Central Data Catalog

Citation Information

Type Journal Article
Title Housing and Population Census
Author(s)
Publication (Day/Month/Year) 2012
URL http://statsmauritius.govmu.org/English/Documents/publications/Housing/economics and social​indicators/reports/2011PCVOLV.pdf
Abstract
1. Background
The history of census taking in Mauritius dates back to the eighteenth century. The Population Census conducted in year 2011 was the
eighteenth for the Island of Mauritius and the eighth for the Island of Rodrigues.
2. Strategy
The 2011 Housing and Population Census, which cost about 200 million rupees and mobilised some 7,200 field officers, was taken in two
distinct rounds: the Housing Census followed by the Population Census. The main reason for adopting this procedure was to obtain at the
Housing Census a list of names and addresses of heads of households which served as frame for the Population Census.
The Housing Census was conducted from 31 January to 19 June 2011 and the Population Census from 20 June to 31 July 2011 in respect of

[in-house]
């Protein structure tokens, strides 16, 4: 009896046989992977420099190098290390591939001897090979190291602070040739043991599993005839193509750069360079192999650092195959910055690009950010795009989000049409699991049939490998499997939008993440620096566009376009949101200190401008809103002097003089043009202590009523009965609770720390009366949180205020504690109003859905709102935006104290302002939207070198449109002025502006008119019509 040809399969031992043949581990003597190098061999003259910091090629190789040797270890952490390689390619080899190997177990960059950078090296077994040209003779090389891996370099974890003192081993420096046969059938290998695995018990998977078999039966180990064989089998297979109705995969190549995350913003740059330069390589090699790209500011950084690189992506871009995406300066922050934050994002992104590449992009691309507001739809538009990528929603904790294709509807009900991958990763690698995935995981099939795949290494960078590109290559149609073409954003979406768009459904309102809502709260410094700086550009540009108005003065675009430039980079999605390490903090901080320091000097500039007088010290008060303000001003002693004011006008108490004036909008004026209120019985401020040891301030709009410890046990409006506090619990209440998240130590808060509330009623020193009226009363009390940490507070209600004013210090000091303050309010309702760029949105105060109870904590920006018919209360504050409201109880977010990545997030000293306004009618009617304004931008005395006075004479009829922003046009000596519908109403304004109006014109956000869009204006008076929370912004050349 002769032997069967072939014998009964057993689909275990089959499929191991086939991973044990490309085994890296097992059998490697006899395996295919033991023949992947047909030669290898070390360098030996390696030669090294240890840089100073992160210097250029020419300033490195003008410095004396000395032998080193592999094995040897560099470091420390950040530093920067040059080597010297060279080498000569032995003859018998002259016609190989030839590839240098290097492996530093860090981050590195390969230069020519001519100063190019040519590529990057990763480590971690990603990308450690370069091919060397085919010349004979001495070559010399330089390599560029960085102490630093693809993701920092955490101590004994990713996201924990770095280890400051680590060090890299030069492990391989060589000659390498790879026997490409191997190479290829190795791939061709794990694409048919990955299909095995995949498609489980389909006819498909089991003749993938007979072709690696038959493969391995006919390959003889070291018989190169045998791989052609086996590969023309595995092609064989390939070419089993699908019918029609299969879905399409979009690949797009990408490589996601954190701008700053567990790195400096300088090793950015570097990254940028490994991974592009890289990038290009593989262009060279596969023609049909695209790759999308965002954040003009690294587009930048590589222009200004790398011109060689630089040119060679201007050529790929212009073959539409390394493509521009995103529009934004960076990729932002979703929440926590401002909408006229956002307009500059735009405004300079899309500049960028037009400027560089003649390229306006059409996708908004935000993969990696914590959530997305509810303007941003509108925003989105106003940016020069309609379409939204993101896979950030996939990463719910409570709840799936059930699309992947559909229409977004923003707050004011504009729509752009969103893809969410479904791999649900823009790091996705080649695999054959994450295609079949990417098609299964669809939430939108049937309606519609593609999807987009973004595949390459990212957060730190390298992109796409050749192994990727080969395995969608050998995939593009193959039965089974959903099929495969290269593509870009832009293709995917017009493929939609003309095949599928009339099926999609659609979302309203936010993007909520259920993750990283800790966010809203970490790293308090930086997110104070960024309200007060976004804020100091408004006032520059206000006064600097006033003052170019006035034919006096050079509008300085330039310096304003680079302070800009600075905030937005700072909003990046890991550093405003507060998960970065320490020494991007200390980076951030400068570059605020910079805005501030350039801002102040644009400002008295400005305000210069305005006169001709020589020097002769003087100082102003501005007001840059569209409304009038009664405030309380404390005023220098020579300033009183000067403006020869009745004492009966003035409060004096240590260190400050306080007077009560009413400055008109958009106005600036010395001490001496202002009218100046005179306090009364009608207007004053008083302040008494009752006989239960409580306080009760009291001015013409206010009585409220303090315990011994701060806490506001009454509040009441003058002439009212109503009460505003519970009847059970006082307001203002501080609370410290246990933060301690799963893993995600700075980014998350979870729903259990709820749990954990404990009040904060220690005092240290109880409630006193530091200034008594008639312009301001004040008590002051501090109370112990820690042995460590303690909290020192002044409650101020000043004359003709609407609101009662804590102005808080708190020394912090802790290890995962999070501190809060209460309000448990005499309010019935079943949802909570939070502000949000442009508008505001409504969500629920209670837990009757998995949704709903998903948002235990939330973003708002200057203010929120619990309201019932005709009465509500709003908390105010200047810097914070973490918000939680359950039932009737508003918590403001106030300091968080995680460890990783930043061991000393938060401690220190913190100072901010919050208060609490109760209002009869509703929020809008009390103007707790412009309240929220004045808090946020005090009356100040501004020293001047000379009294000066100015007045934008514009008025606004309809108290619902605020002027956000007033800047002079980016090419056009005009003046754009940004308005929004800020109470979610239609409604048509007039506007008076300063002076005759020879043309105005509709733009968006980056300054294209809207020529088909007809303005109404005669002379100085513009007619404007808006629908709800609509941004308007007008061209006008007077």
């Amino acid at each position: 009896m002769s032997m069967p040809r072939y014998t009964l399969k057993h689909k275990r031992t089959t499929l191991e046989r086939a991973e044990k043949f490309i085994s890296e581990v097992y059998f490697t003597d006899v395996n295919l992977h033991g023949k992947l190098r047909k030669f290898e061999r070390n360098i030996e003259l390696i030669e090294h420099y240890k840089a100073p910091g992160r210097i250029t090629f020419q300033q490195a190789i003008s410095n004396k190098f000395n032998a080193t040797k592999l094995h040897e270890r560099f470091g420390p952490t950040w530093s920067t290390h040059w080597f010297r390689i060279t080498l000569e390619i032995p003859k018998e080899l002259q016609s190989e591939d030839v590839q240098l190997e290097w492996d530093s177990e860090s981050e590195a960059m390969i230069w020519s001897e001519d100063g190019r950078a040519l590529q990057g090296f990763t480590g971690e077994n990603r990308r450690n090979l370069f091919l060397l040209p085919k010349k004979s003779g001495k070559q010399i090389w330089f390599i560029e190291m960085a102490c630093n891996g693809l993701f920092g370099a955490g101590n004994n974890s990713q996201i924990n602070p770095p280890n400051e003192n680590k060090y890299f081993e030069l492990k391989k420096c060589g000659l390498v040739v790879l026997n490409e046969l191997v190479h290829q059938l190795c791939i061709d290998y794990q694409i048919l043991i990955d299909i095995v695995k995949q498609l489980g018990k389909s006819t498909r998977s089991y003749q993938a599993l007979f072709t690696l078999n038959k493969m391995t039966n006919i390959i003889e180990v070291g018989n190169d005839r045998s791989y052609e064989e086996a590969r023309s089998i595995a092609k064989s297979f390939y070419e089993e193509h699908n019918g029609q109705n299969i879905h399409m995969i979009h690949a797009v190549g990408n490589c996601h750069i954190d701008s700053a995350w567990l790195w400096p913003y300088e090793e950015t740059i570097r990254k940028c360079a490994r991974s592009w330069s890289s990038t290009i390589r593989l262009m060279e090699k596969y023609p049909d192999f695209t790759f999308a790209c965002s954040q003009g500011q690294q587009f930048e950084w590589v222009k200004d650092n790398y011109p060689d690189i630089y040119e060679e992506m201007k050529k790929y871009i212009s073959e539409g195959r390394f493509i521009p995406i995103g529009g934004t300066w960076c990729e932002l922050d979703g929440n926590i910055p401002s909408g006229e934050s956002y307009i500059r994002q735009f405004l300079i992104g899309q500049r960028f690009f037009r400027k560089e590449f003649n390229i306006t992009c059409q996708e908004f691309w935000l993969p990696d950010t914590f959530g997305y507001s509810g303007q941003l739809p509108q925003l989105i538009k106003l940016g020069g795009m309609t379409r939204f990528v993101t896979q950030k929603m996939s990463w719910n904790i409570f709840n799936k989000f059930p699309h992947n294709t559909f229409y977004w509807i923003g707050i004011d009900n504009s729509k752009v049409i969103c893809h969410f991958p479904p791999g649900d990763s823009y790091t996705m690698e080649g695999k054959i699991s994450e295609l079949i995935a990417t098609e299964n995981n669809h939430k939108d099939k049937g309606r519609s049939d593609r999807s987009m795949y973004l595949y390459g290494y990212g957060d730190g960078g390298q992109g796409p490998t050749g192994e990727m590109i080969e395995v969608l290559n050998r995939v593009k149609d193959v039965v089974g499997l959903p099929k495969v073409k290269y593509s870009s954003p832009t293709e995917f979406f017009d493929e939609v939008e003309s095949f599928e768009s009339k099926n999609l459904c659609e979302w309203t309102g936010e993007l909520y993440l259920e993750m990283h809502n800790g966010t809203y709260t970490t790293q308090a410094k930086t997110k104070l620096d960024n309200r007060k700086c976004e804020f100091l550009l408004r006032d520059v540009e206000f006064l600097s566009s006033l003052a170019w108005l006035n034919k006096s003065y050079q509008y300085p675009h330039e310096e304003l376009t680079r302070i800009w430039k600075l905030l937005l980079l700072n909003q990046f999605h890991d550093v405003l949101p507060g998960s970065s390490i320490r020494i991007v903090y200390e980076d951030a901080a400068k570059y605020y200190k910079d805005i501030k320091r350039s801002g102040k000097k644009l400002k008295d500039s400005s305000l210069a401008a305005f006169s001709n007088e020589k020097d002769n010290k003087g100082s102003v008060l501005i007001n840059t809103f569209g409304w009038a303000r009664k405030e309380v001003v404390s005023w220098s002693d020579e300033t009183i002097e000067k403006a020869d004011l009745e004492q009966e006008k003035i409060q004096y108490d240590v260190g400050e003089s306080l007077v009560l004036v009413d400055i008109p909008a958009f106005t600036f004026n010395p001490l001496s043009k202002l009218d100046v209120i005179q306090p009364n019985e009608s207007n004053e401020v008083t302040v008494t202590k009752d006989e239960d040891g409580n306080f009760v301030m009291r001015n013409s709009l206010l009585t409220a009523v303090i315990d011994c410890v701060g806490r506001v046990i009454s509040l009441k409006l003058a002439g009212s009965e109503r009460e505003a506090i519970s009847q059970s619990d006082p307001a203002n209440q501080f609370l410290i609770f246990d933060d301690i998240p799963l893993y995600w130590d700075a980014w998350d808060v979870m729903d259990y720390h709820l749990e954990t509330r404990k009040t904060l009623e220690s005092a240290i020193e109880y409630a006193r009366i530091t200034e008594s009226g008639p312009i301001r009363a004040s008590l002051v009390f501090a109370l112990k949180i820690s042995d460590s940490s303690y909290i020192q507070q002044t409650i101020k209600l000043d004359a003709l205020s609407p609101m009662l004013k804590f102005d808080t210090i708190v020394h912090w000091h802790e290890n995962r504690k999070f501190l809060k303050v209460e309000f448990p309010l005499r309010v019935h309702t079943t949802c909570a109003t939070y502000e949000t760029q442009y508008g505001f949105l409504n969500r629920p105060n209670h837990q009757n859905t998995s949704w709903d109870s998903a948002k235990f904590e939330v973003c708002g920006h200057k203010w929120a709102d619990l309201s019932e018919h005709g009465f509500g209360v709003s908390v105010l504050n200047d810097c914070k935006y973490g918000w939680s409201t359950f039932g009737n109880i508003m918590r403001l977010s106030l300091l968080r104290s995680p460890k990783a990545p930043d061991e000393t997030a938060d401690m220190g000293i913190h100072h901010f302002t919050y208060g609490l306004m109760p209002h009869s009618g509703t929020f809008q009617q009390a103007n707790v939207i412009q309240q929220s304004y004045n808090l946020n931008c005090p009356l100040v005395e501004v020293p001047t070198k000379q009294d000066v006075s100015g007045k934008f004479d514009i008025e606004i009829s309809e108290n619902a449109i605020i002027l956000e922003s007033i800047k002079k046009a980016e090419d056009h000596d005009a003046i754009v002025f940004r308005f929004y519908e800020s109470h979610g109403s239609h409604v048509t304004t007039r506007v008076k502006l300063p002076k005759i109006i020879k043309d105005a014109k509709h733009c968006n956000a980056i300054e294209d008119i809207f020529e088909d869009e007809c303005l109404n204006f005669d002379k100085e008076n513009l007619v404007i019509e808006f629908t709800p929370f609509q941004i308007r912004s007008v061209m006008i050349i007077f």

all persons alive on the night of 3 - 4 July 2011.
The Population Census questionnaire, a copy of which is at the end of the report, was filled in by fieldstaff with information provided by
respondents. The data was captured by making use of scanning and recognition technology. The software EDMS.Imaging ® was used to
check for scanning errors and for correction using the Key from Image (KFI) technique. Coding was done through a computer-assisted
program while validation and tabulation were done using the software Integrated Microcomputer Processing System (IMPS) for Censuses and
Surveys, which was developed by the International Programs Center of the US Bureau of the Census.
3. Coverage
The Housing and Population Census covered the Islands of Mauritius, Rodrigues and Agalega. As regards St Brandon, only a count of
persons spending the census night was made; these islands are mainly fishing outposts, with no permanent residents.
4. Population enumerated
The Census counted all persons present on Census night in all private households and communal establishments, including collective quarters,
as well as usual residents who were absent on Census night. Combinations of answers to questions asked on whereabouts and usual address
enable both the present population (de facto) and the resident population (de jure) counts.

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